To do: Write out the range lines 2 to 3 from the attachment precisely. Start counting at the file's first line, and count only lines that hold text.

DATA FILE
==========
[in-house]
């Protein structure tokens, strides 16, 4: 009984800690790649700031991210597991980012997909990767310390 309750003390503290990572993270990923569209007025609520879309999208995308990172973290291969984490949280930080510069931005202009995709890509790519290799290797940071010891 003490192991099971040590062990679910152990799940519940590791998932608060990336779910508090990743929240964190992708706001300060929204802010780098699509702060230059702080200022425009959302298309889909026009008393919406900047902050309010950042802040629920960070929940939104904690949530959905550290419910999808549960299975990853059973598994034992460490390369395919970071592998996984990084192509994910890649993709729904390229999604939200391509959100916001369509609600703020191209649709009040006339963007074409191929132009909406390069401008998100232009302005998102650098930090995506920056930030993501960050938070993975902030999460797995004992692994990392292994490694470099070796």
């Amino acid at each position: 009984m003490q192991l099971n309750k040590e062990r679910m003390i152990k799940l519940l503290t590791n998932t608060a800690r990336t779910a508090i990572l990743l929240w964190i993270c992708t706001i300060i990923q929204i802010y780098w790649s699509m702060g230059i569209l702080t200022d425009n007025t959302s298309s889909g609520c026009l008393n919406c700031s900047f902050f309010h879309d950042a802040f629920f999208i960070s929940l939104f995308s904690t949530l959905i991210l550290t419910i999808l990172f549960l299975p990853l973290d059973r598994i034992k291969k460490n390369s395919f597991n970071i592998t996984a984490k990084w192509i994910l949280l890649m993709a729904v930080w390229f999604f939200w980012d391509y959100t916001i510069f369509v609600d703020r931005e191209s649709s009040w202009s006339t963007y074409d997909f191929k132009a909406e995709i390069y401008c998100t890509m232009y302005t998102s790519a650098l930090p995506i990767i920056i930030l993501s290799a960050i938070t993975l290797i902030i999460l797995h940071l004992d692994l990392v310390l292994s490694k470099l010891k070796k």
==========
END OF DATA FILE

């Protein structure tokens, strides 16, 4: 009984800690790649700031991210597991980012997909990767310390 309750003390503290990572993270990923569209007025609520879309999208995308990172973290291969984490949280930080510069931005202009995709890509790519290799290797940071010891 003490192991099971040590062990679910152990799940519940590791998932608060990336779910508090990743929240964190992708706001300060929204802010780098699509702060230059702080200022425009959302298309889909026009008393919406900047902050309010950042802040629920960070929940939104904690949530959905550290419910999808549960299975990853059973598994034992460490390369395919970071592998996984990084192509994910890649993709729904390229999604939200391509959100916001369509609600703020191209649709009040006339963007074409191929132009909406390069401008998100232009302005998102650098930090995506920056930030993501960050938070993975902030999460797995004992692994990392292994490694470099070796």
């Amino acid at each position: 009984m003490q192991l099971n309750k040590e062990r679910m003390i152990k799940l519940l503290t590791n998932t608060a800690r990336t779910a508090i990572l990743l929240w964190i993270c992708t706001i300060i990923q929204i802010y780098w790649s699509m702060g230059i569209l702080t200022d425009n007025t959302s298309s889909g609520c026009l008393n919406c700031s900047f902050f309010h879309d950042a802040f629920f999208i960070s929940l939104f995308s904690t949530l959905i991210l550290t419910i999808l990172f549960l299975p990853l973290d059973r598994i034992k291969k460490n390369s395919f597991n970071i592998t996984a984490k990084w192509i994910l949280l890649m993709a729904v930080w390229f999604f939200w980012d391509y959100t916001i510069f369509v609600d703020r931005e191209s649709s009040w202009s006339t963007y074409d997909f191929k132009a909406e995709i390069y401008c998100t890509m232009y302005t998102s790519a650098l930090p995506i990767i920056i930030l993501s290799a960050i938070t993975l290797i902030i999460l797995h940071l004992d692994l990392v310390l292994s490694k470099l010891k070796k």